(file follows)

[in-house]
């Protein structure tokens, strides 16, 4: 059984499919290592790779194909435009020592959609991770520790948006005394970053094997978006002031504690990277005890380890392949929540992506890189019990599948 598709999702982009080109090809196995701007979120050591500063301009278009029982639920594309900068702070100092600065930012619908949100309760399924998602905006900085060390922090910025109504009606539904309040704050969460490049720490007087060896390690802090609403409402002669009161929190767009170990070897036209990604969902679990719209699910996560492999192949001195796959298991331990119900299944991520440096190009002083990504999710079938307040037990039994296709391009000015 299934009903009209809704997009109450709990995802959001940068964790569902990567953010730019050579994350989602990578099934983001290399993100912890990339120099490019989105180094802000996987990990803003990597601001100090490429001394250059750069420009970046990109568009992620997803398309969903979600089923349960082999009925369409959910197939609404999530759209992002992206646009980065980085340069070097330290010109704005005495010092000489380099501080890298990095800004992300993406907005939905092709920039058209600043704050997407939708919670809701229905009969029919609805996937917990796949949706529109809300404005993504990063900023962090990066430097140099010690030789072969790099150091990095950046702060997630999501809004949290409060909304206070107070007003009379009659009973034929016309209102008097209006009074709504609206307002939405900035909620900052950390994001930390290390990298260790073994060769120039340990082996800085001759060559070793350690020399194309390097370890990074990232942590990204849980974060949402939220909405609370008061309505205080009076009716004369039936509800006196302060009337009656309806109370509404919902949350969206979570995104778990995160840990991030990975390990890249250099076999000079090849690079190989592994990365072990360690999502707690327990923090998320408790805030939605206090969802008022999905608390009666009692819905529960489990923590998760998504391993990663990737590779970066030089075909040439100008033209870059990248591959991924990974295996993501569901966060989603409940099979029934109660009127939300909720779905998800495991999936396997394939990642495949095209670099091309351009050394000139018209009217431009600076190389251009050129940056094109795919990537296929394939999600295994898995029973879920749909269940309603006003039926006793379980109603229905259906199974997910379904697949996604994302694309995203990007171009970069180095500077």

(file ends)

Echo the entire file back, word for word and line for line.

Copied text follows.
[in-house]
């Protein structure tokens, strides 16, 4: 059984499919290592790779194909435009020592959609991770520790948006005394970053094997978006002031504690990277005890380890392949929540992506890189019990599948 598709999702982009080109090809196995701007979120050591500063301009278009029982639920594309900068702070100092600065930012619908949100309760399924998602905006900085060390922090910025109504009606539904309040704050969460490049720490007087060896390690802090609403409402002669009161929190767009170990070897036209990604969902679990719209699910996560492999192949001195796959298991331990119900299944991520440096190009002083990504999710079938307040037990039994296709391009000015 299934009903009209809704997009109450709990995802959001940068964790569902990567953010730019050579994350989602990578099934983001290399993100912890990339120099490019989105180094802000996987990990803003990597601001100090490429001394250059750069420009970046990109568009992620997803398309969903979600089923349960082999009925369409959910197939609404999530759209992002992206646009980065980085340069070097330290010109704005005495010092000489380099501080890298990095800004992300993406907005939905092709920039058209600043704050997407939708919670809701229905009969029919609805996937917990796949949706529109809300404005993504990063900023962090990066430097140099010690030789072969790099150091990095950046702060997630999501809004949290409060909304206070107070007003009379009659009973034929016309209102008097209006009074709504609206307002939405900035909620900052950390994001930390290390990298260790073994060769120039340990082996800085001759060559070793350690020399194309390097370890990074990232942590990204849980974060949402939220909405609370008061309505205080009076009716004369039936509800006196302060009337009656309806109370509404919902949350969206979570995104778990995160840990991030990975390990890249250099076999000079090849690079190989592994990365072990360690999502707690327990923090998320408790805030939605206090969802008022999905608390009666009692819905529960489990923590998760998504391993990663990737590779970066030089075909040439100008033209870059990248591959991924990974295996993501569901966060989603409940099979029934109660009127939300909720779905998800495991999936396997394939990642495949095209670099091309351009050394000139018209009217431009600076190389251009050129940056094109795919990537296929394939999600295994898995029973879920749909269940309603006003039926006793379980109603229905259906199974997910379904697949996604994302694309995203990007171009970069180095500077």